Canada’s largest casino, Casino Montreal (Casino de Montréal), had to evacuate more than 1,000 people on Thursday afternoon after a pipe ruptured on Notre Dame Island, the island in the borough of Ville-Marie in Montreal, Quebec that houses the city’s main casino.
TVA Nouvelles reports that around 3pm on Thursday news of the aqueduct breach broke and the evacuation began. According to the report, rather than flooding, the issue was that there was no water supply to the facility that opened on Oct. 9, 1993, and is owned by Société des casinos du Québec.
According to TVA, the break that resulted in the casino and all of its restaurants, including the prestigious French gourmet restaurant L’Atelier de Joël Robuchon, having to close, was due to work being done on Rue Pierre-Dupuy.
Following the break, repairs were reportedly made and casino management reportedly announced the reopening just over three hours later at approximately 6:20pm.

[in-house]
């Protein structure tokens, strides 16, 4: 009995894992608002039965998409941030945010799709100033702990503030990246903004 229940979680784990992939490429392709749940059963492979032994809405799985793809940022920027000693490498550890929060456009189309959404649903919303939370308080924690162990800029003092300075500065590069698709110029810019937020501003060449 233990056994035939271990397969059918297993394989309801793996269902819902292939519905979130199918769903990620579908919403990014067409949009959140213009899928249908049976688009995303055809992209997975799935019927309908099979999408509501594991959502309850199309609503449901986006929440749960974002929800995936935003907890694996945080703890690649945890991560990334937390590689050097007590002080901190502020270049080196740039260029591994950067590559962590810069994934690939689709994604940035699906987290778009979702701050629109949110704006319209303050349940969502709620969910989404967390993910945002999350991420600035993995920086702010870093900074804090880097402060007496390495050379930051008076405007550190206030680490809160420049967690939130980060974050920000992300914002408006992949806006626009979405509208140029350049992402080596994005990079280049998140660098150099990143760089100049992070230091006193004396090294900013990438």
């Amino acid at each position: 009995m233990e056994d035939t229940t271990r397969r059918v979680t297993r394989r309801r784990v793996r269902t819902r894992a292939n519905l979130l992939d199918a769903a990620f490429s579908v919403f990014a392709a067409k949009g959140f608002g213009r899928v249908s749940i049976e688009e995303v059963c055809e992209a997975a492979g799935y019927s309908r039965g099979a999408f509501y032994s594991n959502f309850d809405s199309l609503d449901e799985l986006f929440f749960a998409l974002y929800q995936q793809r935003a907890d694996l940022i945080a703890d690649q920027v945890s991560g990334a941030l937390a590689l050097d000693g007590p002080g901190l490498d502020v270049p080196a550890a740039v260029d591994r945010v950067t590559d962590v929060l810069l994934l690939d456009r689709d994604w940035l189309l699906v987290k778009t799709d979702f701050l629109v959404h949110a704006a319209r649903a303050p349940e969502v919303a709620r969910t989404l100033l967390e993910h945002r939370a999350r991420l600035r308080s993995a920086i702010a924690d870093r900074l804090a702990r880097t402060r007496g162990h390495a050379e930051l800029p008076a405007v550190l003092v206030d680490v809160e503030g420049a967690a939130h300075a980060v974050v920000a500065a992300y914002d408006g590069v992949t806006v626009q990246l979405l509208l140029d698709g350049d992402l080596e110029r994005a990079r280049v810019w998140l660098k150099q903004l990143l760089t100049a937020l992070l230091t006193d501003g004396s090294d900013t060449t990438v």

Corporate director of public affairs for Loto-Québec, Patrice Lavoie, made the following statement after the casino was reopened, “We would like to thank all our customers for their understanding and to apologize for the inconvenience we have suffered,” according to TVA.
Casino Montreal consists of three interconnected buildings; the French Pavilion, the Québec Pavilion and the annex. The main building has six floors and the annex and the secondary building have four floors. The casino is open 24/7 and boasts a 526,488 square foot gaming floor. More than 3200 slot, video poker, keno and electronic gaming machines make their home within the three structures, as well as 115 gaming tables and the Zone, an interactive, multi-game area where guests can play a variety of electronic games. In addition to L’Atelier de Joël Robuchon, there are four other restaurants, three bars, a cabaret and meeting and event space.
The casino is renowned for its truly unique design features.